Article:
SRI has grown its base of industrial customers since its inception in 1991 to include important American industries including chemicals and lubricants. ISO 9001 and ISO 14001 have been instrumental to our clients and these industries as they have grown and demonstrated the strength of their quality and environmental management systems, and SRI has been a proud and long-time partner.

The chemicals industry, through the American Chemistry Council (ACC, formerly the CMA), has now launched Responsible Care(r) to supplement the value of ISO 14001. Once again, SRI continues to serve its industrial base and is ready to provide RC14001 and RCMS services to its clients and the industry.

Click here to learn more on RC14001.

The History of RC14001 and RCMS

The chemical industry launched the “Responsible Care” initiative in the late 1980’s with the aim to gain more credibility before the public over the safety of their processes and products. And, to make the industry more environmentally responsible and responsive to growing public concerns. Initially, the American Chemical Council (ACC), then called the Chemical Manufacturers Association (CMA), developed six codes of management practice: product stewardship, process safety, transportation, distribution, emergency response and community care.
Adoption of “Responsible Care,” RC, became a condition of membership in CMA. Central to RC was the idea of self-evaluation. Participating companies reported progress in dealing with issues such as air and water emissions, waste reduction, and implementing the principles in the six codes to CMA who then compiled data and released figures to the public. Unfortunately, this well-meaning “honor code” became a source of friction with environmental groups and apparently did little to affect the public trust gap.

RC14001 Requirements are Born

After more than a decade using this RC approach, not much change in public perception of the chemical industry had occurred. Many ACC member companies were Tier 1 suppliers to the automotive industry and as such were required to obtain certification to ISO 14001. By the end of 2000, these factors and others influenced ACC to identify a more robust, rigorous process.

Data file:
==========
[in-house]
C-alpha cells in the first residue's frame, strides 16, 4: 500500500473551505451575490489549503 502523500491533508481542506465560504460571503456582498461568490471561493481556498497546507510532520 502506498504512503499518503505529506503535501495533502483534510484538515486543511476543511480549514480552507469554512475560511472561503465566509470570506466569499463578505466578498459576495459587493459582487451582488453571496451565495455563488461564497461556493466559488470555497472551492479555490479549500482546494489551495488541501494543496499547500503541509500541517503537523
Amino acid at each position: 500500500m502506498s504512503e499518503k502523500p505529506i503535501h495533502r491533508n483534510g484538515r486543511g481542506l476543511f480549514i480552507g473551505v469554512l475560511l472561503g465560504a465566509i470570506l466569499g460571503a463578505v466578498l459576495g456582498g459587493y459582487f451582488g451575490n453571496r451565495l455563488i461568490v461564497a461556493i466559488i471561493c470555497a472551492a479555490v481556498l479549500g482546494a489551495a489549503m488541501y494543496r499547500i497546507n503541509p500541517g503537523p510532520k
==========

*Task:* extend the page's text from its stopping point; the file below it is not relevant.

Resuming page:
A team of ACC Members, ISO 14001 auditors and staff from the Registrar Accreditation Board (now ANAB) joined to develop a joint certification standard between Responsible Care and ISO 14001. In October 2002, the ACC and RAB approved the RC14001 standard and thus created this first-of-a-kind industry sector specific standard based entirely on the ISO 14001 structure with blended unique Responsible Care requirements. For example, the Security Management Code was added to Responsible Care in 2004 and is incorporated by reference in the 4.4.7 Emergency Preparedness element of the standard.

RC14001 – Next Big Wave for ISO 14001?

RC14001 is not just ISO 14001 with some added elements. It is a comprehensive new technical specification that includes all of the requirements that are contained in ISO 14001 plus, for every core element, health and safety are added as stipulated requirements. The unique Responsible Care ideas that are expressed in the original Management Codes are blended into the structure. The result is an RC14001 technical specification that is more comprehensive and is organized in a manner that permits a company to qualify to receive either an ISO 14001 certificate, or an RC14001 certificate, the latter signifying that the management system meets all RC system requirements.

RC14001 audits are similar to ISO 14001 but differ in some key respects:

  • More and different personnel are involved. In the process industries, many service functions are centralized at the corporate office such as transportation, distribution, and product & process stewardship. Health and Safety Professionals are involved at the plant site and the corporate office
  • Community interaction – communications with interested parties and systems to assess stakeholder concerns is given huge emphasis in RC14001
  • Additional time – because of the quantity and content of the additional requirements, expect to spend more time assessing an RC14001 management system
  • To audit RC14001 effectively, the auditor must have an understanding of the 106 risk management practices that are in the Responsible Care Codes

SRI has prepared itself to assist interested companies in achieving RC14001 Registration. If you are ready to pursue RC14001, please call for information or request a quote.


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